With digitization and traceability in the seed industry, there will be full-proof evidence of the quality, which will, in turn, lead to higher prices, meaning better earnings for the farmers. PJTSAU (Professor Jayashankar Telangana State Agricultural University), in collaboration with TRST01 (Trust O One), has introduced blockchain technology in the field of agriculture (Seed traceability on Pigeonpea & Safflower) for the benefit of the farming community. This will enable farmers to get authenticated information regarding the products (Seed & Dal) they purchase from the seed-producing agencies, not to be eluded by spurious seeds available in the market.TRST01 Blockchain platform performs a complete source trace of the product from Nucleus seed to Certified seed. All the data will be recorded and stored in the blockchain. TRST01 platform generates a unique hash and integrated QR codes for the seed.
About The Brand
The seed produced by the Team of Scientists at ARS, Tandur, PJTSAU is well known for its good quality. The seed is produced following all the standards of IMSCS (Indian Minimum Seed Certification Standards) and monitored by TSSOCA Team (Telangana State Seed Certification Agency) at various stages from sowing to harvesting.
The unique QR code generated by TRST01 for Redgram and Safflower Seed made the products developed by Research Station to the era of digitalization.
Need For Blockchain
Blockchain enables the Trace of the products, which helps the consumer know complete information about seed source, Geolocation from where the seed is produced, farmer details, a package of practices followed to raise the crop, seed processing, monitoring by scientific teams, and finally packaging.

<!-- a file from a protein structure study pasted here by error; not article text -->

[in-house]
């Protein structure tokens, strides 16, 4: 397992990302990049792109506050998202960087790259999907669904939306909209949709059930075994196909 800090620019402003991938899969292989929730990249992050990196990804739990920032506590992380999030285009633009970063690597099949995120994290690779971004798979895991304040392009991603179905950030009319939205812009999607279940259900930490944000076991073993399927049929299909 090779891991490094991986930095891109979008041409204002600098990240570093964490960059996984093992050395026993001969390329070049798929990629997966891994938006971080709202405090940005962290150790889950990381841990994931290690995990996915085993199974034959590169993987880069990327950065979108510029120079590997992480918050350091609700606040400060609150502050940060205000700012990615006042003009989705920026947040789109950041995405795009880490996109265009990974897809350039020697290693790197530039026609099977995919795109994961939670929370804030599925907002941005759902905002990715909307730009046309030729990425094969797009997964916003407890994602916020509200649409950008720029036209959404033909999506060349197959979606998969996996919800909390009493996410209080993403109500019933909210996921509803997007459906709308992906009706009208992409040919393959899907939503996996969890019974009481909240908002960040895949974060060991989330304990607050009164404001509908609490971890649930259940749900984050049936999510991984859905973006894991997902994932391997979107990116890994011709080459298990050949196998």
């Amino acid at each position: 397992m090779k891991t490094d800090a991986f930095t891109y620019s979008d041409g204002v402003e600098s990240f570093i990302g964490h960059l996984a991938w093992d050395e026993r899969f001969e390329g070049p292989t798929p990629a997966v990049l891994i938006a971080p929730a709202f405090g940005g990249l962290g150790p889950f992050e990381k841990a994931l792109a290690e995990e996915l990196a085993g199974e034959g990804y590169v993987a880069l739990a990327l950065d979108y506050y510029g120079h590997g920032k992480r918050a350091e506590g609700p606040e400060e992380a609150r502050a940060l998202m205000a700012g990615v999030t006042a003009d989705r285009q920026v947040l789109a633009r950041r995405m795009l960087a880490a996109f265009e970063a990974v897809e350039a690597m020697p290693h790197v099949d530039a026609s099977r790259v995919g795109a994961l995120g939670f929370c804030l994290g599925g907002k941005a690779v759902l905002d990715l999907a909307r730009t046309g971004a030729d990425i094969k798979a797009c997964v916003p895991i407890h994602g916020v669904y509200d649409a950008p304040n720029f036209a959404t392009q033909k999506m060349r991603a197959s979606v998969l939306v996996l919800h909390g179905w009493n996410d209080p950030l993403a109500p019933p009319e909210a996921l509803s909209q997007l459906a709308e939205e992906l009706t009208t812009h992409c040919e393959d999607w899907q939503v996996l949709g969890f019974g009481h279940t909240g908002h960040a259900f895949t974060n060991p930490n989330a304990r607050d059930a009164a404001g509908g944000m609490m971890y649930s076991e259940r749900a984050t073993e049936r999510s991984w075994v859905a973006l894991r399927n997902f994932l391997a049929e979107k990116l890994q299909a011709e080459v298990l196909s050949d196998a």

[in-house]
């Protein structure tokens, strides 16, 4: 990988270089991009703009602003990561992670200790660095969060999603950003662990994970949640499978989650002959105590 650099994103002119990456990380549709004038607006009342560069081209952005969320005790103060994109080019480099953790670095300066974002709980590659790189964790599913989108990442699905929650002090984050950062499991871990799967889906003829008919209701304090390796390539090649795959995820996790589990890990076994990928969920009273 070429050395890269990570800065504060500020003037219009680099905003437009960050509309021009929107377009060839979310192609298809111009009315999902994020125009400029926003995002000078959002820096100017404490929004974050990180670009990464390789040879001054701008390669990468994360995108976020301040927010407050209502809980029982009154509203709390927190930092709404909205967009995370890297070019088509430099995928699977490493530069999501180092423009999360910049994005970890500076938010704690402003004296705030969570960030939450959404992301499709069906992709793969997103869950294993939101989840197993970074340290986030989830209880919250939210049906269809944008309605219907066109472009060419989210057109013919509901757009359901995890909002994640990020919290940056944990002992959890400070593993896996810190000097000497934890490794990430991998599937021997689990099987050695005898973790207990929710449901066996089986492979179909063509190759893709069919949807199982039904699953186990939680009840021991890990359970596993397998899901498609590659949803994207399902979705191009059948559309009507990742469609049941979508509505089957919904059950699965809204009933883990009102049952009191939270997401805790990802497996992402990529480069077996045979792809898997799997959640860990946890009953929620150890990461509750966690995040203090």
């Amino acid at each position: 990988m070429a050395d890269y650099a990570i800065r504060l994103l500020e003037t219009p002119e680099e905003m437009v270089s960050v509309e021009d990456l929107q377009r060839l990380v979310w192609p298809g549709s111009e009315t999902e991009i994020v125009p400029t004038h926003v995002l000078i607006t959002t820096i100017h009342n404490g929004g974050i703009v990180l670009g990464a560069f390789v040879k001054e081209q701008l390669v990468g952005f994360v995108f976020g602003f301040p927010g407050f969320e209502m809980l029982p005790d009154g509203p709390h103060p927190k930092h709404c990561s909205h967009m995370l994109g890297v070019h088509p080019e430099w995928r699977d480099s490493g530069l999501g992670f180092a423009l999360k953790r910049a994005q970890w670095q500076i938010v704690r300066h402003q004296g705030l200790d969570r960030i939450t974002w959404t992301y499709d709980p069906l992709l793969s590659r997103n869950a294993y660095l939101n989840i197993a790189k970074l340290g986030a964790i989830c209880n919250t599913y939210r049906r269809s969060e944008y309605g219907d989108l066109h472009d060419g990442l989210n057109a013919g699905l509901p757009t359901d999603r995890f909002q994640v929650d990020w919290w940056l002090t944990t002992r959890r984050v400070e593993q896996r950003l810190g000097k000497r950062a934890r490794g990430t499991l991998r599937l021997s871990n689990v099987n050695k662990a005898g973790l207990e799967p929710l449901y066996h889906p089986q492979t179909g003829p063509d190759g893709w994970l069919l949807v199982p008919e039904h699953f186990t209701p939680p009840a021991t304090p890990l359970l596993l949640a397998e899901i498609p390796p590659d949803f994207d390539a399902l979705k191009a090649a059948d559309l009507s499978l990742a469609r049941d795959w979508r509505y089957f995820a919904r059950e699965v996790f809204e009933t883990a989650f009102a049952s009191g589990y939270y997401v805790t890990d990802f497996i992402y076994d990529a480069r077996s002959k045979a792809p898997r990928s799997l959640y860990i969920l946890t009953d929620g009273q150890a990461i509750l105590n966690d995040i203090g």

Blockchain and Seed Traceability
28 Dec 2021 , Blockchain, Traceability, Supply chain
Blockchain seed traceability is growing momentum in the global agriculture-seed sector due to its high potential to provide an entire history of the product status, improved customer trust and loyalty, fairer payments, authorized vendors, and proper compliance management. With traceability, consumers can know details about a product they consider buying, such as origin, producer, ingredient, how the product was made or grown, etc. Traceability helps consumers have a comprehensive knowledge of the products they will buy. Then, they can answer whether the products are safe, friendly to their health and environment.
In recent years, it has been observed some farmers have lost their crops, even their lives, because of low-quality seeds. The source of these seeds and their trustworthiness is highly unknown. Healthier crops start from healthy seeds and lead to good crops. When the farmers have access to high-quality, strong, and disease and pest-resistant seeds, the quality can make a huge difference, thus improving crop health and also its value. Low and spurious quality seeds, which cannot be traced directly, impact farmers’ income. It is primarily because the agri-companies are not sure of the seed source.
As there exist several varieties in each crop, the characteristics of particular varieties are standardized, which ensures using traceability by their unique traits.